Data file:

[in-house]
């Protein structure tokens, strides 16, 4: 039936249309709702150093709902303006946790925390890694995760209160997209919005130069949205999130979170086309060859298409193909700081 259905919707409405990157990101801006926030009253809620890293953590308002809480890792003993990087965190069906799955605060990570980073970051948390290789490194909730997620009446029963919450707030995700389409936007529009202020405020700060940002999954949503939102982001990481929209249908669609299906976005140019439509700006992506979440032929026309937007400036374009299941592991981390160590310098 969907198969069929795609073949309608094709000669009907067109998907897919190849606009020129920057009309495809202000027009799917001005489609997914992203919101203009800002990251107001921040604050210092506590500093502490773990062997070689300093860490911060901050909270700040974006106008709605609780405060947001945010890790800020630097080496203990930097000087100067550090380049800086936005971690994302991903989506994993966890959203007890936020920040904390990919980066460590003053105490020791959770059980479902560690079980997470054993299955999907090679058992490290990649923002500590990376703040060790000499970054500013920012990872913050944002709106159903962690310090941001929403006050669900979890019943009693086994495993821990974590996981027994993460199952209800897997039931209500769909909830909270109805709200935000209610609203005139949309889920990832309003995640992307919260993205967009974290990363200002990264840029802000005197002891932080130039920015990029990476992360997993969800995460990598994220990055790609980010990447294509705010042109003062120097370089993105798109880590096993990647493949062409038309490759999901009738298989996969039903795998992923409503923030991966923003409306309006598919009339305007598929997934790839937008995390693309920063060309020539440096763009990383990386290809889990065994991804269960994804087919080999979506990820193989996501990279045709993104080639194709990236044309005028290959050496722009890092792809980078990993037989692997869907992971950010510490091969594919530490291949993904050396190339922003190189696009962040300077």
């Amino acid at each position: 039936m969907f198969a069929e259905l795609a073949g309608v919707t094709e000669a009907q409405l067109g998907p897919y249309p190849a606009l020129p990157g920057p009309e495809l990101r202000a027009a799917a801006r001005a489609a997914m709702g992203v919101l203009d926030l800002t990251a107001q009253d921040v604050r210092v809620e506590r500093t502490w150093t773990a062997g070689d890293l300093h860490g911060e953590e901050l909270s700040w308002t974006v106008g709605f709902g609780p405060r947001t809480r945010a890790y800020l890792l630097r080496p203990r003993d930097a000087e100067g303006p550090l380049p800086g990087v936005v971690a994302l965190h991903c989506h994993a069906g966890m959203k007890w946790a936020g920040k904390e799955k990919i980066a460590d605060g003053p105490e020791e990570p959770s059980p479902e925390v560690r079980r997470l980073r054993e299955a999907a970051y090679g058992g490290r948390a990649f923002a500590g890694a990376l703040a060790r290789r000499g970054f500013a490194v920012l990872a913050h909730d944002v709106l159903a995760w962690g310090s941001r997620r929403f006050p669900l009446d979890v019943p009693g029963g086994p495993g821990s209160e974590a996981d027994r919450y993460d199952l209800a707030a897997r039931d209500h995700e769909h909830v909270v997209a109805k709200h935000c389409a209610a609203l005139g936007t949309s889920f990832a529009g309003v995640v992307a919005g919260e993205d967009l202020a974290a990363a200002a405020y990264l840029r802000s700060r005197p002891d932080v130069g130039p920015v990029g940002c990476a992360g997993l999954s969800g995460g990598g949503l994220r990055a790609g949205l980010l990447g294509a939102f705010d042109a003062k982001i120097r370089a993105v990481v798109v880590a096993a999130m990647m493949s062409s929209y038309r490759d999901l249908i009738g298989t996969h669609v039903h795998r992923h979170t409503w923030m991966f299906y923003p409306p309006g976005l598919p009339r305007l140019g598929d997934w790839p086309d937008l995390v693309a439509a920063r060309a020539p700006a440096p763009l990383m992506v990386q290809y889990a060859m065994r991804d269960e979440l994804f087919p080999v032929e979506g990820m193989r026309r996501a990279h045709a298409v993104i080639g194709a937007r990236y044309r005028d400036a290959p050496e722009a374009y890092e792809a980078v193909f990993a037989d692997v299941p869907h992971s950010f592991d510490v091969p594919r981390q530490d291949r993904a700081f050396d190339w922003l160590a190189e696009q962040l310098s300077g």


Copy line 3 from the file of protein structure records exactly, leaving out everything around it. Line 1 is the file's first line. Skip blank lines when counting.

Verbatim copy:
């Amino acid at each position: 039936m969907f198969a069929e259905l795609a073949g309608v919707t094709e000669a009907q409405l067109g998907p897919y249309p190849a606009l020129p990157g920057p009309e495809l990101r202000a027009a799917a801006r001005a489609a997914m709702g992203v919101l203009d926030l800002t990251a107001q009253d921040v604050r210092v809620e506590r500093t502490w150093t773990a062997g070689d890293l300093h860490g911060e953590e901050l909270s700040w308002t974006v106008g709605f709902g609780p405060r947001t809480r945010a890790y800020l890792l630097r080496p203990r003993d930097a000087e100067g303006p550090l380049p800086g990087v936005v971690a994302l965190h991903c989506h994993a069906g966890m959203k007890w946790a936020g920040k904390e799955k990919i980066a460590d605060g003053p105490e020791e990570p959770s059980p479902e925390v560690r079980r997470l980073r054993e299955a999907a970051y090679g058992g490290r948390a990649f923002a500590g890694a990376l703040a060790r290789r000499g970054f500013a490194v920012l990872a913050h909730d944002v709106l159903a995760w962690g310090s941001r997620r929403f006050p669900l009446d979890v019943p009693g029963g086994p495993g821990s209160e974590a996981d027994r919450y993460d199952l209800a707030a897997r039931d209500h995700e769909h909830v909270v997209a109805k709200h935000c389409a209610a609203l005139g936007t949309s889920f990832a529009g309003v995640v992307a919005g919260e993205d967009l202020a974290a990363a200002a405020y990264l840029r802000s700060r005197p002891d932080v130069g130039p920015v990029g940002c990476a992360g997993l999954s969800g995460g990598g949503l994220r990055a790609g949205l980010l990447g294509a939102f705010d042109a003062k982001i120097r370089a993105v990481v798109v880590a096993a999130m990647m493949s062409s929209y038309r490759d999901l249908i009738g298989t996969h669609v039903h795998r992923h979170t409503w923030m991966f299906y923003p409306p309006g976005l598919p009339r305007l140019g598929d997934w790839p086309d937008l995390v693309a439509a920063r060309a020539p700006a440096p763009l990383m992506v990386q290809y889990a060859m065994r991804d269960e979440l994804f087919p080999v032929e979506g990820m193989r026309r996501a990279h045709a298409v993104i080639g194709a937007r990236y044309r005028d400036a290959p050496e722009a374009y890092e792809a980078v193909f990993a037989d692997v299941p869907h992971s950010f592991d510490v091969p594919r981390q530490d291949r993904a700081f050396d190339w922003l160590a190189e696009q962040l310098s300077g």